It’s sobering to think that it is now nine years since Tom Boonen sprinted to the rainbow jersey in Madrid and then told the world that he would be safely retired by the age of thirty – the sportsman’s equivalent of The Who’s defiant ‘Hope I die before I get old.’
A couple of weeks shy of his 34th birthday, now fuller of beard and lighter of hair, Boonen is still here, and still in the battle for the world title. “It’s incredible to think that nine years have passed,” Boonen marvelled in Ponferrada on Friday morning. “Life goes by quickly.”
Boonen has had precious little opportunity to stop and look around in that time, but he has missed – almost – nothing. His exploits since 2005 have been such that his place in posterity as one of the greatest classics riders of his or any generation is assured. He has racked up over 100 victories, and claimed the green jersey at the Tour de France.
The Worlds road race is one of the very few events where Boonen has failed to repeat himself, and even then, there is mitigation. The lingering knee injuries that so hampered him in 2010 and 2011 saw him miss out on the editions best-suited to his characteristics in the intervening period. Realistically, he feels there are three opportunities remaining, beginning this Sunday.
“In recent years I missed Copenhagen because of my knee, and I didn’t go to the Australia because of my knee either,” Boonen said. “So I missed out on two chances to be world champion on two courses that were really good for me. Right now in my head, I feel like I’ve got three chances left – this year, next year and Qatar. We’ll see after that, but there certainly won’t be many more.”
Given his record at the Tour of Qatar over the years – four overall wins, 22 stage victories, countless photo opportunities at the camel race track in Al Shahaniya – Boonen’s interest was piqued as soon as the 2016 Worlds were awarded to Doha. “Qatar is in my head. When it was announced two years ago, I started thinking ‘if it’s possible to be there, that could be the most beautiful Worlds of all time,’” Boonen smiled.
In the here and now in north-western Spain, Boonen plays an almost ancillary role in the Belgian squad’s offensive. Greg Van Avermaet is the man in form and with the reins of leadership, while Philippe Gilbert and Sep Vanmarcke will follow the moves. Boonen, meanwhile, has been instructed to keep his powder dry until the final lap and save himself for the possibility of a sprint – not at all unlike his brief in Madrid nine years ago.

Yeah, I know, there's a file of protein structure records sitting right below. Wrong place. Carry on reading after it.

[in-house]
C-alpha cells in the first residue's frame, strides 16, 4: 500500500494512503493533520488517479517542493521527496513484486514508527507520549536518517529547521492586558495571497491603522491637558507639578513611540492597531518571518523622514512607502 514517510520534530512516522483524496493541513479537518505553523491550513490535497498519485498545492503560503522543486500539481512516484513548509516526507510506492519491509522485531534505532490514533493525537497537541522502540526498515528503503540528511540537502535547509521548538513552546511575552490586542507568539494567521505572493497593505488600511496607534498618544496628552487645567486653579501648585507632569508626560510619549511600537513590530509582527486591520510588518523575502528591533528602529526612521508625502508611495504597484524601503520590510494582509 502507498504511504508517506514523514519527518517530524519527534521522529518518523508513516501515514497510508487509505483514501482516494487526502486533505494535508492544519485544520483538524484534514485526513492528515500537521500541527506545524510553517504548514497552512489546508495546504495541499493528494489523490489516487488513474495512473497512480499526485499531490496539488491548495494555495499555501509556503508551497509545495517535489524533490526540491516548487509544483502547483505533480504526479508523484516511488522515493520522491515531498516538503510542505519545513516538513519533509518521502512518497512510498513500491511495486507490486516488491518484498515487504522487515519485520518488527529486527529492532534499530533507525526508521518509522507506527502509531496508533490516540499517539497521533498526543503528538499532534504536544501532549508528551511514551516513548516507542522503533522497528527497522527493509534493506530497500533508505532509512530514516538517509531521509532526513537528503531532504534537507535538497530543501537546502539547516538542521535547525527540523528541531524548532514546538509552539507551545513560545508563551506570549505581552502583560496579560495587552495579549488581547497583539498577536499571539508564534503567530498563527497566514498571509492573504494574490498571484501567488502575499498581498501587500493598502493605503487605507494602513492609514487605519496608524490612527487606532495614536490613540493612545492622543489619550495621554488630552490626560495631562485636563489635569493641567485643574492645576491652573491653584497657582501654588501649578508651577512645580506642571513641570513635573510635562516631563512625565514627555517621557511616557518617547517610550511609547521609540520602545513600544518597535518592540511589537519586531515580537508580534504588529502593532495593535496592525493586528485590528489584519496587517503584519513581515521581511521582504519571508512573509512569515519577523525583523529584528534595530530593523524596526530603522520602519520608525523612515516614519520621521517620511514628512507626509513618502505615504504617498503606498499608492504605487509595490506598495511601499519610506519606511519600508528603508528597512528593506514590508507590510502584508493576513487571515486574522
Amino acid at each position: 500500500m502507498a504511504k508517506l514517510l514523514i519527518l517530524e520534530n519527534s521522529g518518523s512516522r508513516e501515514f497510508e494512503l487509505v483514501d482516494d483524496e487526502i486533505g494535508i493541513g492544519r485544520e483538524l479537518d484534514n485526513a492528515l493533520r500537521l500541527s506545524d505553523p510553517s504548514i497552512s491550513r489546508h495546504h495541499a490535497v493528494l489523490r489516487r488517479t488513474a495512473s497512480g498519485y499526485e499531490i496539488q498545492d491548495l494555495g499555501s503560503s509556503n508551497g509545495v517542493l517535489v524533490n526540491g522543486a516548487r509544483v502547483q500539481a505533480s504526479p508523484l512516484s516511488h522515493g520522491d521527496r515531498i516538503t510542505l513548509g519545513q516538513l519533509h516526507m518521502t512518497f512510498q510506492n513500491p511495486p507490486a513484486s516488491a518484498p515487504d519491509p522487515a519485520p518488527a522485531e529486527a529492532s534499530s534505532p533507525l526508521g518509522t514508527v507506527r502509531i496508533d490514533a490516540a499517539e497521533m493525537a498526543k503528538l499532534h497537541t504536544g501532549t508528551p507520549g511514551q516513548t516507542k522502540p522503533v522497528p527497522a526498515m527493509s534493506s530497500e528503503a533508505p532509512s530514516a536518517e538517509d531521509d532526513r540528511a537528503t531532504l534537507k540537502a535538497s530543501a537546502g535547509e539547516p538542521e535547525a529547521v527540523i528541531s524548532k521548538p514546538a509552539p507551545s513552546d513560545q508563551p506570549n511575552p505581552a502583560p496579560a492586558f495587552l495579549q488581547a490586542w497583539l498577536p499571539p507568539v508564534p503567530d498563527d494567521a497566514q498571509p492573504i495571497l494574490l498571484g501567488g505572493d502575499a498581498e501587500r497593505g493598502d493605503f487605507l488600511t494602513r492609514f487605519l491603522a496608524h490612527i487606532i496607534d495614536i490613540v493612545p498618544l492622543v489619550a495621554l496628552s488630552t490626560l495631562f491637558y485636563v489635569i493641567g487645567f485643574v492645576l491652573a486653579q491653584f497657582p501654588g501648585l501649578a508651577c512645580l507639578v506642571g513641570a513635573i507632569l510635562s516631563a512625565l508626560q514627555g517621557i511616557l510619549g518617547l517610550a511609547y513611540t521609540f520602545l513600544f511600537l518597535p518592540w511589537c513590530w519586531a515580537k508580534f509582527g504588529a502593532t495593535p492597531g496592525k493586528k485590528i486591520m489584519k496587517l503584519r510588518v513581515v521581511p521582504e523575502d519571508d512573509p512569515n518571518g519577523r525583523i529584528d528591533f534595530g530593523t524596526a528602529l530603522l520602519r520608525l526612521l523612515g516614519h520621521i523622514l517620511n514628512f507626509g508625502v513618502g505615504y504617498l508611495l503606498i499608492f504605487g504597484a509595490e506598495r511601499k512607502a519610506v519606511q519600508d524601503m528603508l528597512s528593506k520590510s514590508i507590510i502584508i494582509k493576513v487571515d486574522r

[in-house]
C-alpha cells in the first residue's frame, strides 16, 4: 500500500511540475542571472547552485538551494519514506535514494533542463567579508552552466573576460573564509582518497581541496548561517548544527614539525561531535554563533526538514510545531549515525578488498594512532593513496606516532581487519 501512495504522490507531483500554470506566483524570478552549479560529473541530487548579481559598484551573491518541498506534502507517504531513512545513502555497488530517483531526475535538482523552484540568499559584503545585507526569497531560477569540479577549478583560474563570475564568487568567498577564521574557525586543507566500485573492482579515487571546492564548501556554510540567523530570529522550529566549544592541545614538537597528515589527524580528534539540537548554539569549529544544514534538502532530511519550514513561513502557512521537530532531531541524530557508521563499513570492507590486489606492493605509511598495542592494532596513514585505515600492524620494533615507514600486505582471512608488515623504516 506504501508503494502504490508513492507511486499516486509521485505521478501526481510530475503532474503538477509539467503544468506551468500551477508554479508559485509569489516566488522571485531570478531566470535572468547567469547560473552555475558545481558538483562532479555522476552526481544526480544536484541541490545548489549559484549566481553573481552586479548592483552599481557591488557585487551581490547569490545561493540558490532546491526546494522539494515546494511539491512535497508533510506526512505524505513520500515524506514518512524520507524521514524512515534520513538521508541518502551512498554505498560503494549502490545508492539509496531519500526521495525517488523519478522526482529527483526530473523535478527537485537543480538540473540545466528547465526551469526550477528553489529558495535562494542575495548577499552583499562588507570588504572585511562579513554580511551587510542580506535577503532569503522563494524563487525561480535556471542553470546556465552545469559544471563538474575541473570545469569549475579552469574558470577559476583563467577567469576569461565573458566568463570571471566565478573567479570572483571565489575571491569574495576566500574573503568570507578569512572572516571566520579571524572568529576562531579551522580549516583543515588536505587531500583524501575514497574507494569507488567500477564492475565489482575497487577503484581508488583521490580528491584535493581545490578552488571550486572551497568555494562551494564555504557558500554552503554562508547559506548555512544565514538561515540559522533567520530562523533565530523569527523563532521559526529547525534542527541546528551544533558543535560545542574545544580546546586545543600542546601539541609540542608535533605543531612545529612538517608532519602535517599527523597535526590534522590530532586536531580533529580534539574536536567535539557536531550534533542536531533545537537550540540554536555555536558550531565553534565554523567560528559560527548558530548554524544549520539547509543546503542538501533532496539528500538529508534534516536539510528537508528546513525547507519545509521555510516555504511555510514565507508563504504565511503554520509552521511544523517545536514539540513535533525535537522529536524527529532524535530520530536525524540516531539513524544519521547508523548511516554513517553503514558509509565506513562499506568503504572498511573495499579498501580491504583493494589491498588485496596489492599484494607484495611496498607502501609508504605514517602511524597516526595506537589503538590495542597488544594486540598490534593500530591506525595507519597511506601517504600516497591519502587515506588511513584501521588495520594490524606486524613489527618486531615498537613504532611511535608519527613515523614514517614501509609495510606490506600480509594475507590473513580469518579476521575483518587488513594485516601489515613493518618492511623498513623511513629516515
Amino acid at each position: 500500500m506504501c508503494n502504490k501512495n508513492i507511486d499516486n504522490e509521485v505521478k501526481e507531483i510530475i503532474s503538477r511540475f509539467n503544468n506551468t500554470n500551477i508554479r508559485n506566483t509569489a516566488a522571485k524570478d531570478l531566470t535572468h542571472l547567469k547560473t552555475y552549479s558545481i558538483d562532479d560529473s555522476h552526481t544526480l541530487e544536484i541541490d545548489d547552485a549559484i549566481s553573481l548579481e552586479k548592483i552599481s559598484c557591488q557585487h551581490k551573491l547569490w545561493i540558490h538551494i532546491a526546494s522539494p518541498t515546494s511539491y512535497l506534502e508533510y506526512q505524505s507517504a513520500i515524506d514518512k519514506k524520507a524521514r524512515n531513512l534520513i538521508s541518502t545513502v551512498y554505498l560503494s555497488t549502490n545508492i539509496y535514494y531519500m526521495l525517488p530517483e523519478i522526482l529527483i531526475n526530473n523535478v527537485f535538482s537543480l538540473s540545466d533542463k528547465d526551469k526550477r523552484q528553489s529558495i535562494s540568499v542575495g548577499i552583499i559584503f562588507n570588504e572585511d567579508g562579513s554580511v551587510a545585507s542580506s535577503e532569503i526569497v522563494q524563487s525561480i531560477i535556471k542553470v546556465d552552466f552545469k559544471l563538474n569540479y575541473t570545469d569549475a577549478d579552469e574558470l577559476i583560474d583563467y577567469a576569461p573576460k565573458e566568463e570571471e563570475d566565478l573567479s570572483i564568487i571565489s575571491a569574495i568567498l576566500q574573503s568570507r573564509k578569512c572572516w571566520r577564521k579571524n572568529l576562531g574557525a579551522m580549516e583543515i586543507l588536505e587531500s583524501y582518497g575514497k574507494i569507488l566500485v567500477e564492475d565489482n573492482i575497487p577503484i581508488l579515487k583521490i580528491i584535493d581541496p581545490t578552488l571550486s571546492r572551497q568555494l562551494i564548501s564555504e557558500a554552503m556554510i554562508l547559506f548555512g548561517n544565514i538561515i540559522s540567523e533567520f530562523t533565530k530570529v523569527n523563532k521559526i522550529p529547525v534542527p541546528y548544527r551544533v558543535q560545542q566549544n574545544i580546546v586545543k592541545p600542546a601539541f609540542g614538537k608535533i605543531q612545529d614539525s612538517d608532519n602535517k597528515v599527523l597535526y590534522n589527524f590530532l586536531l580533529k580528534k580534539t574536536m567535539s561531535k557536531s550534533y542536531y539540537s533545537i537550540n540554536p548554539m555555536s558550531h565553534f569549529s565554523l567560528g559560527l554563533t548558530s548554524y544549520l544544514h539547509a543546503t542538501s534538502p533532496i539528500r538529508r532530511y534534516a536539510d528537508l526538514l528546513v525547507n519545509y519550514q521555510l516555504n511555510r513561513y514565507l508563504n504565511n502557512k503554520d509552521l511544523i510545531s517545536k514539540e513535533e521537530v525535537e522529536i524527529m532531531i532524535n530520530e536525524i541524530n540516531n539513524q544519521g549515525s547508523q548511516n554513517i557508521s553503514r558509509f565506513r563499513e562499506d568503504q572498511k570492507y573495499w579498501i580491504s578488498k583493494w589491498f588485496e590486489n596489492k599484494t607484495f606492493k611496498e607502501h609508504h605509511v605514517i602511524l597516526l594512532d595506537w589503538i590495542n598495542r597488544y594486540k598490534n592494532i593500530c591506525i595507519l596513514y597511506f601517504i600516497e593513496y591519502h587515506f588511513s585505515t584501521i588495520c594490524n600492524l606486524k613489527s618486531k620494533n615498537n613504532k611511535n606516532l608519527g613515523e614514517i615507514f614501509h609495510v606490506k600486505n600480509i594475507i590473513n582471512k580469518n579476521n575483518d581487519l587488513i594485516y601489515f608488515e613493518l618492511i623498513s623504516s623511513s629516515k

“I think that it’s a strength for us to have four riders capable of winning, four riders who used to being there in the finale of big races,” Boonen said. “It’s not just about having men in front, you can also put pressure on the others with the riders you have behind. If Sep and Greg are in front, and I’m behind, that puts a lot of pressure on the other teams.”
Simon Gerrans lines up as the favourite for victory following his impressive brace of wins in Canada earlier this month. Boonen didn’t demur with his status, but he noted that while the Australian is a canny operator in the finishing straight, he could be pitted against a different calibre of fast man on the Ponferrada course.
“I think Gerrans is the fastest of the riders who do Liège and races like that, as we saw in Canada where he did an extraordinary sprint,” Boonen said. “But it’s not the same thing to do a sprint against the riders from the Walloon classics because they’re not the quickest riders in the world.
“Gerrans is a rider capable of winning those races, but against the likes of [John] Degenkolb and me, normally he wouldn’t have a big chance. But it’s not just him; there are a lot other riders capable of winning on Sunday.”
Boonen’s approach has been a low-key one, and his last victory dates back to May and the Tour of Belgium, but he has built quietly and diligently towards the Worlds at the Eneco Tour and the Vuelta a España. After taking bronze with Omega Pharma-QuickStep at last weekend’s team time trial, he declared himself pleased with his condition.
“I’ve done everything in the last two months to get here in top form,” Boonen said. “I came through the Vuelta well, and I was very tranquil. I did a few sprints, I got into a couple of breaks, but it was always tranquil.” A rarity, perhaps, in those whirlwind nine years since Madrid.
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